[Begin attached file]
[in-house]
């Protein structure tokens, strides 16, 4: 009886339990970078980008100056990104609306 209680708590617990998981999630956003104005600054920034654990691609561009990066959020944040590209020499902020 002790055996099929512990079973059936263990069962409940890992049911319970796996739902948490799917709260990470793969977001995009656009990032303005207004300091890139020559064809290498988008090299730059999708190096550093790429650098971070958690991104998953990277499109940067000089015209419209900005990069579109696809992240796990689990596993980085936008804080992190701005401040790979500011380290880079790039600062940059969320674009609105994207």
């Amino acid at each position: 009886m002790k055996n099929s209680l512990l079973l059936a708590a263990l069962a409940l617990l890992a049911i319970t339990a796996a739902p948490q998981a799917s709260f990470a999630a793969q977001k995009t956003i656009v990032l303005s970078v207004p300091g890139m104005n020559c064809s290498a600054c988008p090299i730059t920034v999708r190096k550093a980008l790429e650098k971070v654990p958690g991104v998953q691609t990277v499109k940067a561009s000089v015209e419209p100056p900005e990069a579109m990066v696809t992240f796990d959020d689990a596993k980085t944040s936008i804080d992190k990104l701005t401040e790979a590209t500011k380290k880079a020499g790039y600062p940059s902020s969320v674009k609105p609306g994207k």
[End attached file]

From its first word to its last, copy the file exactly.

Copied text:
[in-house]
């Protein structure tokens, strides 16, 4: 009886339990970078980008100056990104609306 209680708590617990998981999630956003104005600054920034654990691609561009990066959020944040590209020499902020 002790055996099929512990079973059936263990069962409940890992049911319970796996739902948490799917709260990470793969977001995009656009990032303005207004300091890139020559064809290498988008090299730059999708190096550093790429650098971070958690991104998953990277499109940067000089015209419209900005990069579109696809992240796990689990596993980085936008804080992190701005401040790979500011380290880079790039600062940059969320674009609105994207």
């Amino acid at each position: 009886m002790k055996n099929s209680l512990l079973l059936a708590a263990l069962a409940l617990l890992a049911i319970t339990a796996a739902p948490q998981a799917s709260f990470a999630a793969q977001k995009t956003i656009v990032l303005s970078v207004p300091g890139m104005n020559c064809s290498a600054c988008p090299i730059t920034v999708r190096k550093a980008l790429e650098k971070v654990p958690g991104v998953q691609t990277v499109k940067a561009s000089v015209e419209p100056p900005e990069a579109m990066v696809t992240f796990d959020d689990a596993k980085t944040s936008i804080d992190k990104l701005t401040e790979a590209t500011k380290k880079a020499g790039y600062p940059s902020s969320v674009k609105p609306g994207k």